Sixteen local organizations could soon benefit from $500,000 in revenue from Hollywood Casino Perryville, and Port Deposit and two fire companies serving the casino appear to be the big winners.
Cecil County and the Town of Perryville are both set to get a percentage of the millions of dollars the casino is expected to continue generating. That is required under the state law that set up slots gambling in the state. Also eligible are nonprofits and other local governments in Cecil County, at the discretion of the county government.
The Cecil Board of County Commissioners is getting ready to announce who will get part of the local community grant award, totaling $500,000.
The grant committee revealed its recommendations for 16 non-profit organizations and municipal agencies at the commissioners' Tuesday work session inElkton.
The recipients were selected from 64 applicants, all of which were required to be west of Route 272, the area of the casino.
The largest beneficiaries would be the Town of Port Deposit, which would get $105,100 toward renovations to Freeman Hall and the King Property, as well as a new computer system for emergency notification service; Perryville and Water Witch fire companies, which would get $114,173 toward two new full-time employees and some equipment; the Susquehanna Workforce Network, which would get $50,000 toward its services; and three local veterans organizations, which would get $47,808 to replace their loss of revenue as a result of the casino.
Other recipients include Nicanor Inc., which would get $25,669 to provide meals and basic necessities to the Port Deposit area; Human Services Development Corporation and Cecil County Pregnancy Center, which would each get $30,000; Chesapeake Health Education Program, which would get $25,000 toward a van to transport homeless veterans; Bayside Community Network, which would get $24,950 toward a passenger bus to transport disabled clients; Haven House, which would get $22,300 toward a gambling addiction prevention program; The Boys and Girls Club of Rising Sun, which would get $15,000 to cover 25 percent of its operating costs; Christmas in April, which would get $5,000 toward construction materials for volunteer home repair projects; and the Holly Tree Corporation, which would get $5,000 to support its annual holiday events.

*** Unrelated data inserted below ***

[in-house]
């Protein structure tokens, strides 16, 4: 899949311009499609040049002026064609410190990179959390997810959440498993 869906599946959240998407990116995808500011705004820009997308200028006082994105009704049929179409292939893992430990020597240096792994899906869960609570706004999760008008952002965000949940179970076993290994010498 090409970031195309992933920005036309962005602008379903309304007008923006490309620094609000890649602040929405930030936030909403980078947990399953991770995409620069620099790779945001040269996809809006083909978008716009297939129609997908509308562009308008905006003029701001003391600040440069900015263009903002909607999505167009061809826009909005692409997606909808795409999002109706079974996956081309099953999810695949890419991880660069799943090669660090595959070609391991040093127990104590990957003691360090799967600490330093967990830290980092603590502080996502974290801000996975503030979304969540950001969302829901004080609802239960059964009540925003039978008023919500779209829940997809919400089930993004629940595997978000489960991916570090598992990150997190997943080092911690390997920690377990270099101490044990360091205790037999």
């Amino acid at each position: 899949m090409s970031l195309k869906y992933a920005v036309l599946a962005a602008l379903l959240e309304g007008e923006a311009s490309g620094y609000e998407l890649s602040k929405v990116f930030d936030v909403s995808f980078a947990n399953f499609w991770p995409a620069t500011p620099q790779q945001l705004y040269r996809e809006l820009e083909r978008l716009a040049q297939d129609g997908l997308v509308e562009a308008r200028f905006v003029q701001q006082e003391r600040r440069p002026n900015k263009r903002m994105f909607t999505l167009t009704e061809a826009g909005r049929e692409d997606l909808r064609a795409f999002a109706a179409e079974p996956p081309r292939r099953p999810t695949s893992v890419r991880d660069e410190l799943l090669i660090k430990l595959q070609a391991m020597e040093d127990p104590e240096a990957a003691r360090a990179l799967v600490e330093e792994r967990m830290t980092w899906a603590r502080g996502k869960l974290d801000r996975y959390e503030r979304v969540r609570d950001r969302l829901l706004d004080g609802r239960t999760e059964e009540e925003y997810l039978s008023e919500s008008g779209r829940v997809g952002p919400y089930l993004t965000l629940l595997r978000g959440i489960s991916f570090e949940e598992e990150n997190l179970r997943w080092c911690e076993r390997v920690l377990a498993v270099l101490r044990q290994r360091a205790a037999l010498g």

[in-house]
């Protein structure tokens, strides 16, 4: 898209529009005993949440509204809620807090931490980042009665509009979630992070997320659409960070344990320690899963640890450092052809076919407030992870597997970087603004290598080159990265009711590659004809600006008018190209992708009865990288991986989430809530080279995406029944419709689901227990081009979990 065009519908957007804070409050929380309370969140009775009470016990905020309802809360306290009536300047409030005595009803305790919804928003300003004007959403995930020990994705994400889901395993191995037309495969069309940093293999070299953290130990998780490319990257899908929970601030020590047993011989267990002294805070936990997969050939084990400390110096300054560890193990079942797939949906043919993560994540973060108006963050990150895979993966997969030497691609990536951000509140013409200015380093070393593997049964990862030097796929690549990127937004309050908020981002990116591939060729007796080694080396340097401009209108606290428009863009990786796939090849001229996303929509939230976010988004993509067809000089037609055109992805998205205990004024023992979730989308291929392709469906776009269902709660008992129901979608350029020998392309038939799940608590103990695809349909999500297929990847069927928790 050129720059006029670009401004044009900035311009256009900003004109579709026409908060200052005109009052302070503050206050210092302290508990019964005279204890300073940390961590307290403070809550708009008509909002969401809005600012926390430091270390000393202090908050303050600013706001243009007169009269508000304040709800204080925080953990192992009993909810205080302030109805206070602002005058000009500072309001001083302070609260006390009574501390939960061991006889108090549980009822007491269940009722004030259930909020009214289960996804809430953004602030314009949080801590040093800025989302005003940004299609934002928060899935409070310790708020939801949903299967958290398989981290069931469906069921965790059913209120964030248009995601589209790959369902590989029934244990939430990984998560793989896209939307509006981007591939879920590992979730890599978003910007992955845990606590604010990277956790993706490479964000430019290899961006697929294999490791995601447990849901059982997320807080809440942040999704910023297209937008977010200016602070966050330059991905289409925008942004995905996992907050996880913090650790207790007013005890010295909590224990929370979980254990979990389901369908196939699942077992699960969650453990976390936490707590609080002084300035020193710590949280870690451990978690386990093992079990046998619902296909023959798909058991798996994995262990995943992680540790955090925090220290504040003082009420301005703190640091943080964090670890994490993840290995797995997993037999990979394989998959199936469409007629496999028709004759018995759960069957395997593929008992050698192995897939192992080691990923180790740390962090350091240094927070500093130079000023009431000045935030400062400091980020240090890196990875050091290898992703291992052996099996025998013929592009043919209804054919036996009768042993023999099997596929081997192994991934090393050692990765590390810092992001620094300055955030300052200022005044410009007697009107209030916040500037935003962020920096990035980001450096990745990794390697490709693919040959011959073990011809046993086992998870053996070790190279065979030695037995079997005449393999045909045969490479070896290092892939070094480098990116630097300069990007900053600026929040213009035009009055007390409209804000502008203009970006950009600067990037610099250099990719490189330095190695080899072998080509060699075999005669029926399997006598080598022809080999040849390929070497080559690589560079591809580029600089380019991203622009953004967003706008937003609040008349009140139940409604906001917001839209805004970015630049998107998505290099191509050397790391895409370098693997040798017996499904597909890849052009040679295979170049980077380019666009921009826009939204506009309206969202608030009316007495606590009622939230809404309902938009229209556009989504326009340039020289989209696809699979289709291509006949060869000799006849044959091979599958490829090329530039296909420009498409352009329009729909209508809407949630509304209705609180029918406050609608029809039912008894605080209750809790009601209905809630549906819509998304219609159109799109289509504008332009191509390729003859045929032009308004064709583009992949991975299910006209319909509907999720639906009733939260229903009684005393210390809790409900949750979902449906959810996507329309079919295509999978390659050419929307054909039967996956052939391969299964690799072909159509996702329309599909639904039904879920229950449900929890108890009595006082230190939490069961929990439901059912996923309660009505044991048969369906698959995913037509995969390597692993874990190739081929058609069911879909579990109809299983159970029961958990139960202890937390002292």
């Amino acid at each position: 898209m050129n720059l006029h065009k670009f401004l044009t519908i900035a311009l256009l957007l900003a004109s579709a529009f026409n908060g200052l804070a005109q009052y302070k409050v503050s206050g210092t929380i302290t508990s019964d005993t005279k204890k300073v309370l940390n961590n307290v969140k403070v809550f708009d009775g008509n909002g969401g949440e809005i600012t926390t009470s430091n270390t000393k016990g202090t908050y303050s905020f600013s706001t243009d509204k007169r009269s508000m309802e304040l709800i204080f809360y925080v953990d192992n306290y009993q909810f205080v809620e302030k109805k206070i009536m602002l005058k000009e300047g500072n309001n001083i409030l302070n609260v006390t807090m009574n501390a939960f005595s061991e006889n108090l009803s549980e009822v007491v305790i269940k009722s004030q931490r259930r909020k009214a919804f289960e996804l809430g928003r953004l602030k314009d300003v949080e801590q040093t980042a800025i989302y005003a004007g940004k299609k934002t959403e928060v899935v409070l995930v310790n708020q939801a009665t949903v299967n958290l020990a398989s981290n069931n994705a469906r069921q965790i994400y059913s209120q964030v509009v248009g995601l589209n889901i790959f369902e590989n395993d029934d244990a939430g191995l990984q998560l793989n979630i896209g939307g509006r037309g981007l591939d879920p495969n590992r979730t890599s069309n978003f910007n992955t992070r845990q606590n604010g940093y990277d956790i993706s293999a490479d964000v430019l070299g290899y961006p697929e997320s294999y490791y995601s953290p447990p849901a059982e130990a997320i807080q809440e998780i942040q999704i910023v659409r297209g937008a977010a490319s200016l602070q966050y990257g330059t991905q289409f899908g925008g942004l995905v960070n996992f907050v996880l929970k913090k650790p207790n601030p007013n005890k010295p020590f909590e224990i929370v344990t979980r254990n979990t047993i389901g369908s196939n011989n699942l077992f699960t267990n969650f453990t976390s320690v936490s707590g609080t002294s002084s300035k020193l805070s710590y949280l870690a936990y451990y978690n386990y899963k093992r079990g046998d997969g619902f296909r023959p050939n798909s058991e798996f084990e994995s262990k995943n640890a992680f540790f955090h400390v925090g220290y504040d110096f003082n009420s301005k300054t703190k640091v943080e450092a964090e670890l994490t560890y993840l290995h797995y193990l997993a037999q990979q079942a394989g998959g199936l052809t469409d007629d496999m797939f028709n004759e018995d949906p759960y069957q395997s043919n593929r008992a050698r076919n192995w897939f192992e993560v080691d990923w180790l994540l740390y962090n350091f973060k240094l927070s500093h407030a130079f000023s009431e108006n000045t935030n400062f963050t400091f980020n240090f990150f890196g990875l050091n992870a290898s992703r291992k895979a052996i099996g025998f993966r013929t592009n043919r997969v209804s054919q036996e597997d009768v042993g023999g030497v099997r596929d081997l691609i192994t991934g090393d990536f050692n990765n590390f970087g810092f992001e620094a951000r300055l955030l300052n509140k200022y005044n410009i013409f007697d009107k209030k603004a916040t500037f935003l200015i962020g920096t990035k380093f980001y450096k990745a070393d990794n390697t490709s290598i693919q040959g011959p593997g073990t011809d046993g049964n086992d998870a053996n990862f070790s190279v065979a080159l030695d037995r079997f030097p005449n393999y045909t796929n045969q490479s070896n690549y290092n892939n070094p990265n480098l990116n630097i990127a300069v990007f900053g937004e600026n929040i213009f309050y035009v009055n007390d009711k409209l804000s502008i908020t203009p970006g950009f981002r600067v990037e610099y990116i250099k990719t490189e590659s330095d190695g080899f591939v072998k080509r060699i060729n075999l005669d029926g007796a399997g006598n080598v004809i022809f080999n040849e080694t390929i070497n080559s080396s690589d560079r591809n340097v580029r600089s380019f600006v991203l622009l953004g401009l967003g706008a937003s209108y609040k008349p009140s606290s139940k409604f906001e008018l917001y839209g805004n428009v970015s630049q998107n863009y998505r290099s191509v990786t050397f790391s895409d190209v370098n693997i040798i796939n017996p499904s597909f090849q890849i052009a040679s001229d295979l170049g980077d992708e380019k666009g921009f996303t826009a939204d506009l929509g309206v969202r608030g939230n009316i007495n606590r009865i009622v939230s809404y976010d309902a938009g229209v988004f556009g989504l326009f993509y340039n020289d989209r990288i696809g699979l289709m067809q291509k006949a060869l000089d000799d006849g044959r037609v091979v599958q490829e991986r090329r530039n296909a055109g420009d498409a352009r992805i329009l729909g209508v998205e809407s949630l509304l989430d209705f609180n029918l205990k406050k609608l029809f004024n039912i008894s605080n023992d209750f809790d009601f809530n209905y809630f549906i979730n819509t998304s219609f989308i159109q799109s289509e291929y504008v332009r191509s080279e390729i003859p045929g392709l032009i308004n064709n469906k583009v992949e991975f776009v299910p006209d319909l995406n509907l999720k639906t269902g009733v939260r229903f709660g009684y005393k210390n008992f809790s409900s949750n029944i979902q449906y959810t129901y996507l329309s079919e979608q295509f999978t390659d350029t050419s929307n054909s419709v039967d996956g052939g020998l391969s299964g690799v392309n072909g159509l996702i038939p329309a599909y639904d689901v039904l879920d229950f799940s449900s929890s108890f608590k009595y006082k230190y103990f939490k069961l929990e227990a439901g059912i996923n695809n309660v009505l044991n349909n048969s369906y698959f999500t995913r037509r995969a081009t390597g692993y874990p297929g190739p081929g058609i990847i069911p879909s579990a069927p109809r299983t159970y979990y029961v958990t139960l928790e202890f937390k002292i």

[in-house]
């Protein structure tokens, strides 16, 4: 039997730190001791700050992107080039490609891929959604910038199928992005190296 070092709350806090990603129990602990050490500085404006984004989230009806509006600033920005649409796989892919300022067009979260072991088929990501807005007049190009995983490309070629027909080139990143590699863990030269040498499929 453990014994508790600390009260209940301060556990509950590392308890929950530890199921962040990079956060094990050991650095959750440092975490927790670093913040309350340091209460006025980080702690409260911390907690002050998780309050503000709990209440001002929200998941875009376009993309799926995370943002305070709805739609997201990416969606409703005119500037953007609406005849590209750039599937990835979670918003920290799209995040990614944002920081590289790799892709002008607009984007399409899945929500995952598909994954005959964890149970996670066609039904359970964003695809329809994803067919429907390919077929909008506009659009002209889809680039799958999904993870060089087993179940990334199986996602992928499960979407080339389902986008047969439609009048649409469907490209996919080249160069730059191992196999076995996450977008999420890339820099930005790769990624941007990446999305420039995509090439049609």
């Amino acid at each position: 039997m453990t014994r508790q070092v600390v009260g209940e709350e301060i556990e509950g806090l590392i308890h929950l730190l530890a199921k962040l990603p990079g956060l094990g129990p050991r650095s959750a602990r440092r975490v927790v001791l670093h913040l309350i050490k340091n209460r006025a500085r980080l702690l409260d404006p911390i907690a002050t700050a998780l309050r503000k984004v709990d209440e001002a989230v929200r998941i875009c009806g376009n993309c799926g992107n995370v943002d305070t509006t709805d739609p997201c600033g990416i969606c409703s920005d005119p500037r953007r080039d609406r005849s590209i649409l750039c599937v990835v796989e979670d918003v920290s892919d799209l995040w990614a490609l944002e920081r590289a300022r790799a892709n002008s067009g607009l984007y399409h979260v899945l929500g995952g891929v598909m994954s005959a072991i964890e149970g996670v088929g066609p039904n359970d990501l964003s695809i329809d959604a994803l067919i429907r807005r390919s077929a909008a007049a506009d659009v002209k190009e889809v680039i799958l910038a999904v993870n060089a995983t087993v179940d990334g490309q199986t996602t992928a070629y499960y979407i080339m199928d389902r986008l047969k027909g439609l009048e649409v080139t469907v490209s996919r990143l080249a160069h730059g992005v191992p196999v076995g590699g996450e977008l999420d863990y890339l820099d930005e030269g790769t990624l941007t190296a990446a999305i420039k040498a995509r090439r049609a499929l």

Vicky Rinkerman, the county's executive office administrator and head of the grant committee, said the recommendations are expected to be finalized by the commissioners' Aug. 16 meeting.
Rinkerman said she was happy with how the process went, considering the county has never done anything like this before.
"All in all, for the first time, it's gone very well. I am sure there will be suggestions and recommendations for tweaking it," she said. "We weren't really sure what we were going to get. Sixty-four [applicants] is a really good number."
Some municipalities and groups who were anxious to get some of the revenue didn't make the cut.
Rinkerman said the town of Rising Sun, for example, had requested $70,000, but did not get any.
Besides the grant recipients, Cecil County and Perryville are both set to get a percentage of casino revenues, although Perryville recently questioned the amount it would be getting.
Perryville town officials have been considering suing the county commissioners in an effort to resolve the dispute over their respective percentages.Copyright © 2014, The Baltimore Sun